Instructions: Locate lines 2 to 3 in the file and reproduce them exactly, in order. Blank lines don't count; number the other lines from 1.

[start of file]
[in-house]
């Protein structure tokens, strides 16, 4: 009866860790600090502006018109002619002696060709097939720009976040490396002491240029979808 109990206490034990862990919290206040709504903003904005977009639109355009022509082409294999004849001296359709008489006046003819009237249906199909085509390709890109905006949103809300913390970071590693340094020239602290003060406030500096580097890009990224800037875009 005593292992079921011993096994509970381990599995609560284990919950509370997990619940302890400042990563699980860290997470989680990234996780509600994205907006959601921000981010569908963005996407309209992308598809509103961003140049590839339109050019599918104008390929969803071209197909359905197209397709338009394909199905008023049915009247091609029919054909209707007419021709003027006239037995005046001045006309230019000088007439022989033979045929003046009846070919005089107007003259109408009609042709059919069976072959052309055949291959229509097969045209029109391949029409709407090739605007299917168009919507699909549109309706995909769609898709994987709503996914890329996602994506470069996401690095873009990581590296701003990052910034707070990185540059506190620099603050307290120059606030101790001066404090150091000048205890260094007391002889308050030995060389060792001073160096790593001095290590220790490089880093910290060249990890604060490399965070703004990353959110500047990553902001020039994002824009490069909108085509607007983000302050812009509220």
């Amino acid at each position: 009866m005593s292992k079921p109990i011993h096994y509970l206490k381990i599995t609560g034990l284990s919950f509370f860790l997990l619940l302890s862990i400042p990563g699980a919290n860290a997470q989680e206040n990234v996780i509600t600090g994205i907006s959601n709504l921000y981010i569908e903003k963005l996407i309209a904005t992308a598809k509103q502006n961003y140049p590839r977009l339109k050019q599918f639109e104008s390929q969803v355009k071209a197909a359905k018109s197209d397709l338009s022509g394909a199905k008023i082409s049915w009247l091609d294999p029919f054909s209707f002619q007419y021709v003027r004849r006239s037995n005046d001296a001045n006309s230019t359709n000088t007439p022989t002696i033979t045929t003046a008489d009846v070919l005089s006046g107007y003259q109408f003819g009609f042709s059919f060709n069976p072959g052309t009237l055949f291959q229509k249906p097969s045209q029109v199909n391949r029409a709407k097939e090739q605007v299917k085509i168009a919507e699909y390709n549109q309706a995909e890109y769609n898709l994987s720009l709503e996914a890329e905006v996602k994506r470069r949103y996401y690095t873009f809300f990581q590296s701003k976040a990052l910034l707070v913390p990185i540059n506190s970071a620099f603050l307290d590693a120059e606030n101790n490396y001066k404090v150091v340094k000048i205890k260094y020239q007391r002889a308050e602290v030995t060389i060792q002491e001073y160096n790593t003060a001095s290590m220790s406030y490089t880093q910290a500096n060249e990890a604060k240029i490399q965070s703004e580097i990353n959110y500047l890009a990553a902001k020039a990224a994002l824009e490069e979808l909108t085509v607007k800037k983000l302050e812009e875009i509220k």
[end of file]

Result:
């Protein structure tokens, strides 16, 4: 009866860790600090502006018109002619002696060709097939720009976040490396002491240029979808 109990206490034990862990919290206040709504903003904005977009639109355009022509082409294999004849001296359709008489006046003819009237249906199909085509390709890109905006949103809300913390970071590693340094020239602290003060406030500096580097890009990224800037875009 005593292992079921011993096994509970381990599995609560284990919950509370997990619940302890400042990563699980860290997470989680990234996780509600994205907006959601921000981010569908963005996407309209992308598809509103961003140049590839339109050019599918104008390929969803071209197909359905197209397709338009394909199905008023049915009247091609029919054909209707007419021709003027006239037995005046001045006309230019000088007439022989033979045929003046009846070919005089107007003259109408009609042709059919069976072959052309055949291959229509097969045209029109391949029409709407090739605007299917168009919507699909549109309706995909769609898709994987709503996914890329996602994506470069996401690095873009990581590296701003990052910034707070990185540059506190620099603050307290120059606030101790001066404090150091000048205890260094007391002889308050030995060389060792001073160096790593001095290590220790490089880093910290060249990890604060490399965070703004990353959110500047990553902001020039994002824009490069909108085509607007983000302050812009509220």
């Amino acid at each position: 009866m005593s292992k079921p109990i011993h096994y509970l206490k381990i599995t609560g034990l284990s919950f509370f860790l997990l619940l302890s862990i400042p990563g699980a919290n860290a997470q989680e206040n990234v996780i509600t600090g994205i907006s959601n709504l921000y981010i569908e903003k963005l996407i309209a904005t992308a598809k509103q502006n961003y140049p590839r977009l339109k050019q599918f639109e104008s390929q969803v355009k071209a197909a359905k018109s197209d397709l338009s022509g394909a199905k008023i082409s049915w009247l091609d294999p029919f054909s209707f002619q007419y021709v003027r004849r006239s037995n005046d001296a001045n006309s230019t359709n000088t007439p022989t002696i033979t045929t003046a008489d009846v070919l005089s006046g107007y003259q109408f003819g009609f042709s059919f060709n069976p072959g052309t009237l055949f291959q229509k249906p097969s045209q029109v199909n391949r029409a709407k097939e090739q605007v299917k085509i168009a919507e699909y390709n549109q309706a995909e890109y769609n898709l994987s720009l709503e996914a890329e905006v996602k994506r470069r949103y996401y690095t873009f809300f990581q590296s701003k976040a990052l910034l707070v913390p990185i540059n506190s970071a620099f603050l307290d590693a120059e606030n101790n490396y001066k404090v150091v340094k000048i205890k260094y020239q007391r002889a308050e602290v030995t060389i060792q002491e001073y160096n790593t003060a001095s290590m220790s406030y490089t880093q910290a500096n060249e990890a604060k240029i490399q965070s703004e580097i990353n959110y500047l890009a990553a902001k020039a990224a994002l824009e490069e979808l909108t085509v607007k800037k983000l302050e812009e875009i509220k």